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# FSL development and release workflows


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This document describes development and release workflows for individual FSL
projects - it does not describe the release process for full/official FSL
installations.
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All FSL projects and dependencies are released and published as conda
packages, either in the internally managed FMRIB conda channel, or on
https://anaconda.org, via [`conda-forge`](https://conda-forge.org/).
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## Project and recipe repositories


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Every FSL project comprises two git repositories<sup>1</sup>:
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 - The **project** repository contains the project source code/resources, and
   is typically hosted at
   `https://git.fmrib.ox.ac.uk/fsl/<project>`<sup>2</sup>.
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 - The **recipe** repository contains a conda recipe for the project, and is
   hosted at `https://git.fmrib.ox.ac.uk/fsl/conda/fsl-<project>`<sup>3</sup>.
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Activity on the project repository proceeds independently of activity on the
recipe repository. The recipe repository is only updated when the project
developer wishes to release a new version.
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> <sup>1</sup>A small number of FSL projects have more than one recipe
> repository associated with them - for example, the
> [`fsl/fdt`](https://git.fmrib.ox.ac.uk/fsl/fdt) project has two recipes -
> the [`fsl/conda/fsl-fdt`](https://git.fmrib.ox.ac.uk/fsl/conda/fsl-fdt)
> recipe provides CPU executables, and the
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> [`fsl/conda/fsl-fdt-cuda`](https://git.fmrib.ox.ac.uk/fsl/conda/fsl-fdt-cuda)
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> recipe provides GPU/CUDA executables.
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> <sup>2</sup>Most, but not all, FSL projects are hosted in the FMRIB GitLab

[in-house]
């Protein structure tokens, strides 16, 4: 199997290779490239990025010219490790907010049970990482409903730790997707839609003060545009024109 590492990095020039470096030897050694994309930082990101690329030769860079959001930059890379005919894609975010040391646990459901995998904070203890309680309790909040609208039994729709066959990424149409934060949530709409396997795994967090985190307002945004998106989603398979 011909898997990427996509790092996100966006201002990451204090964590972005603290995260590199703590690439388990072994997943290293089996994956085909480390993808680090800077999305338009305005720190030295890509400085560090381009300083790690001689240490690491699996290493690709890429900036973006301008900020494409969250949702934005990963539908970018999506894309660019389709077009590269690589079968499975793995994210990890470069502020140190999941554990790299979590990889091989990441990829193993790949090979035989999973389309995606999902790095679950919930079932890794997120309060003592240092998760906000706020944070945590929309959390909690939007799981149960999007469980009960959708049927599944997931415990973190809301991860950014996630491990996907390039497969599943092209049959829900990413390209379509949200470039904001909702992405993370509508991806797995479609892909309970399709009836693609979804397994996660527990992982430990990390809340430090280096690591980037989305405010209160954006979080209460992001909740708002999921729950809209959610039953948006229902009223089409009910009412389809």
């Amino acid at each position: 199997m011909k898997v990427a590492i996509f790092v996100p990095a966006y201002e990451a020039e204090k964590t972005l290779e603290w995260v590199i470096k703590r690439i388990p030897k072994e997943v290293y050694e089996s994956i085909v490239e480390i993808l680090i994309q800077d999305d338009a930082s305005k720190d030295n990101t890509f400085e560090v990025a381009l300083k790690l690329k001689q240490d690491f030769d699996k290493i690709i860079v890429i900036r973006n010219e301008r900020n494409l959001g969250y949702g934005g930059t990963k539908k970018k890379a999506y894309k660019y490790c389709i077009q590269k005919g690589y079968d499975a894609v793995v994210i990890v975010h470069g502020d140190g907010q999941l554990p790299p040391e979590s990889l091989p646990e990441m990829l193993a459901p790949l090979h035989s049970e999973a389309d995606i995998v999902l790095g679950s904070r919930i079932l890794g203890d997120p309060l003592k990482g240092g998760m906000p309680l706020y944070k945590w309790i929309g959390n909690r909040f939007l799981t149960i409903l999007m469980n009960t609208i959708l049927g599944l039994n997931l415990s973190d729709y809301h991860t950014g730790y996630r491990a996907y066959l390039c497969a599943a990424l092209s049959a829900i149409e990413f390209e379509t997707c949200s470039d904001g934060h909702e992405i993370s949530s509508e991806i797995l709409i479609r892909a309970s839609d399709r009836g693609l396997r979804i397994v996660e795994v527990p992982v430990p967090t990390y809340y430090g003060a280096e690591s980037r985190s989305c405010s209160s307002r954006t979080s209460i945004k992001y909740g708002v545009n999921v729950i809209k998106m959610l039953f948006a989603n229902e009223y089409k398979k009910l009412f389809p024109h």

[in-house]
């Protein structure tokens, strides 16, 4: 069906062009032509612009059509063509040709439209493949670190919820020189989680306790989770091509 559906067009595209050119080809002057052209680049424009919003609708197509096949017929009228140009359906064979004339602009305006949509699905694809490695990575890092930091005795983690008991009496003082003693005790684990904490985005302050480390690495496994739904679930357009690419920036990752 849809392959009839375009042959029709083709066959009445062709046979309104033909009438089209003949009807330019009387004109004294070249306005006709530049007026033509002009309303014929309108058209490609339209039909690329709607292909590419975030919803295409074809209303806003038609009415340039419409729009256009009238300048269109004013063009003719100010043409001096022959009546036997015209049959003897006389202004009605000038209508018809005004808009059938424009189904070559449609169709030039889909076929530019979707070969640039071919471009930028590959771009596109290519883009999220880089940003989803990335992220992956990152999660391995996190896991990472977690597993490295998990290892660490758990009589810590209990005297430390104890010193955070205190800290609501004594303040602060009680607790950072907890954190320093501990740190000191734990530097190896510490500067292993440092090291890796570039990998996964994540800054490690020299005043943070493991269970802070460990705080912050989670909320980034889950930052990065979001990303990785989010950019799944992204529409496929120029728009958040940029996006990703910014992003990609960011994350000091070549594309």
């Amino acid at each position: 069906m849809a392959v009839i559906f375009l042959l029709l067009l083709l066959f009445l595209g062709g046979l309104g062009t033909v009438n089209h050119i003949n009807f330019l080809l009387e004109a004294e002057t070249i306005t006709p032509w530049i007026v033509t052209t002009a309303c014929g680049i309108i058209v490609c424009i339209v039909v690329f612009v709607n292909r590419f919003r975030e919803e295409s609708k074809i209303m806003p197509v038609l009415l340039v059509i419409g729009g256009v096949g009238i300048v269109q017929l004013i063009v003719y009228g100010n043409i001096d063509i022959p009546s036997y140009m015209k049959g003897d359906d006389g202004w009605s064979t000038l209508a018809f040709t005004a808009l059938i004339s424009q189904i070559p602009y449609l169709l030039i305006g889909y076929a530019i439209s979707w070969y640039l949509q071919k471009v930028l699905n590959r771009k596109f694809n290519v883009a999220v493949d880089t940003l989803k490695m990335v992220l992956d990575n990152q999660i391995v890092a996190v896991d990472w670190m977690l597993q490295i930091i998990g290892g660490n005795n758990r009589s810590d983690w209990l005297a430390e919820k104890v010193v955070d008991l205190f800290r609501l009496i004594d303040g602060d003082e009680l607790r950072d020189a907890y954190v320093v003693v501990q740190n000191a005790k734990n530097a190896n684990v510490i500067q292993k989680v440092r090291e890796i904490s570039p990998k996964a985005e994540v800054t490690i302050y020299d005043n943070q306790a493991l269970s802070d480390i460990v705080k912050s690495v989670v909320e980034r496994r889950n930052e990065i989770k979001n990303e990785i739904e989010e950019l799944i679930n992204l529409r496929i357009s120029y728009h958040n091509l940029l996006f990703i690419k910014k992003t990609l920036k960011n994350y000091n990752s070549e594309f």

> [`fsl/` group](https://git.fmrib.ox.ac.uk/fsl). Some projects are hosted
> under the username of the developer
> (e.g. [`matteob/eddy_qc`](https://git.fmrib.ox.ac.uk/matteob/eddy_qc)). Some
> FSL projects and dependencies are hosted externally, such as
> [MSM](https://github.com/ecr05/MSM_HOCR) and
> [oxford_asl](https://github.com/ibme-qubic/oxford_asl/). The conda recipes
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> for these projects are, however, all hosted internally in the `fsl/conda/`
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> GitLab group.
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> <sup>3</sup>**All** FSL conda recipes are hosted in the
> [`fsl/conda/`](https://git.fmrib.ox.ac.uk/fsl/conda) GitLab group, with
> the sole exception of FSL projects which are published to `conda-forge`
> (e.g. [`fsleyes`](https://github.com/conda-forge/fsleyes-feedstock)).
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## FSL project versioning scheme
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FSL projects (and hence their conda packages) must follow a versioning scheme
whereby each version comprises sequentially increasing numbers followed by
periods. There are no more requirements beyond this, but the use of [semantic
versioning](https://semver.org) is encouraged.
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If you are developing a project with a programming or command-line interface,
a responsible strategy for managing releases is to use the version number to